Back in session: Senate to reopen Monday amid coronavirus risk, House stays away
WASHINGTON — The Senate will reopen on Monday as the coronavirus crisis rages and the House stays shuttered, a risky strategy that leaves Congress as divided as the nation.
It’s a politically and physically fraught move by Senate Majority Leader Mitch McConnell, convening 100 senators at the U.S. Capitol during a pandemic. The Senate’s return gives President Donald Trump the imagery he wants of America getting back to work, despite the health risks.
But with the Washington, D.C., region still under stay-at-home orders as a virus hot spot, senators face exposing themselves to the virus and putting at risk all of the cooks, cleaners, cops and others who serve them lunch and keep the lights on at the Capitol complex.
Until a last-minute intervention on Saturday by President Trump, the Senate had no access to an instant virus test system like that used to screen visitors to the White House.
For Senate Republicans it’s an attempt to set the terms of debate as Democrats push for another pricey coronavirus relief bill. Frustrated after House Speaker Nancy Pelosi boosted Democratic priorities in earlier aid packages, an unprecedented $3 trillion in emergency spending, they are resisting more. Republicans are counting on the country’s reopening and an economic rebound as their best hope to limit a new round of big spending on virus aid.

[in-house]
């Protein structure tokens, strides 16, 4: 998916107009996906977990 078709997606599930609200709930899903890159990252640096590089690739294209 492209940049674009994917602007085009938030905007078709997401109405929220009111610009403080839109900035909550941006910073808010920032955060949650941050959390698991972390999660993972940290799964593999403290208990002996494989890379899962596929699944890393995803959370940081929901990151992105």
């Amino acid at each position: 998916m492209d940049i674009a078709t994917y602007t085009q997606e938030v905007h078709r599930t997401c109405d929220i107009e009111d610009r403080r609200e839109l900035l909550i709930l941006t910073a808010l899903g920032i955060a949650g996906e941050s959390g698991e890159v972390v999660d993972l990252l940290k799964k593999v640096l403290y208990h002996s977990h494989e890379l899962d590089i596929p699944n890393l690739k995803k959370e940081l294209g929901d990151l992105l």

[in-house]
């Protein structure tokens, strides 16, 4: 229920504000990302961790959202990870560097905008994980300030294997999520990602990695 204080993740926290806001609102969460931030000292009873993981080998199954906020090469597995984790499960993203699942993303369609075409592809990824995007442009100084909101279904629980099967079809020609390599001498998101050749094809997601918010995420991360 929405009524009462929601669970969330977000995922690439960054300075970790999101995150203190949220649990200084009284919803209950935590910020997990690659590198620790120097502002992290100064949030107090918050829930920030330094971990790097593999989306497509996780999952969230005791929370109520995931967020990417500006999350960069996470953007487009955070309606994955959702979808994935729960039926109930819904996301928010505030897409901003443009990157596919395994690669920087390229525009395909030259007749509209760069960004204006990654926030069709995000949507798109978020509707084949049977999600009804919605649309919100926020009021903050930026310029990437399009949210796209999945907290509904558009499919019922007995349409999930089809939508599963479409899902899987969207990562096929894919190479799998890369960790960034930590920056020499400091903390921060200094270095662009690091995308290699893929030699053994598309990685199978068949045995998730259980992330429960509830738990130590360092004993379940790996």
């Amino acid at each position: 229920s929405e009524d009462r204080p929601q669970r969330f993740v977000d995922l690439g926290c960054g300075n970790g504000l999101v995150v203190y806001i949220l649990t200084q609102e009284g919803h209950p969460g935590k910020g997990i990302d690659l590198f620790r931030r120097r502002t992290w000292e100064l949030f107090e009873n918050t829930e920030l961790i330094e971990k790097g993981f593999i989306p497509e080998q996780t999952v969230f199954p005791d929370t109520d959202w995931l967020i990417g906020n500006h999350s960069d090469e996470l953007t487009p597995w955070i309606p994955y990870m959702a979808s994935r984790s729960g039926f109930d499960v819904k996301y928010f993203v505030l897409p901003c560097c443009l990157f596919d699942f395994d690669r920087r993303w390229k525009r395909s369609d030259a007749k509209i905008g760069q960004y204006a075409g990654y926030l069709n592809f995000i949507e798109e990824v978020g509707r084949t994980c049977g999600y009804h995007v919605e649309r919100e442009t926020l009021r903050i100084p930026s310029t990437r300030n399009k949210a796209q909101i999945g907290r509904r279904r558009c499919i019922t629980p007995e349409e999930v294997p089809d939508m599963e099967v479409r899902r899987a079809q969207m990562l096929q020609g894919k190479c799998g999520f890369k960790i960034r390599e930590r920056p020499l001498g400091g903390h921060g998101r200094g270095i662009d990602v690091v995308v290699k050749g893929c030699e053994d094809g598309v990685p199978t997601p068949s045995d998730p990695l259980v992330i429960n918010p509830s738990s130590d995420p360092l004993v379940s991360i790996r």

As the Senate gavels in and the 430-member House stays away on the Capitol physician’s advice, the Congress provides a snapshot of a divided America struggling to confront the COVID-19 crisis. In the states, some are reopening, others are staying closed and questions abound.
Senators face few new rules for operating in the pandemic beyond the recommendations that they wear masks — blue face coverings will be available for free — keep their distance and leave most staff at home. Hand sanitizer is back in stock. But public access will be limited, including at public hearings. The Capitol itself remains closed to visitors and tours.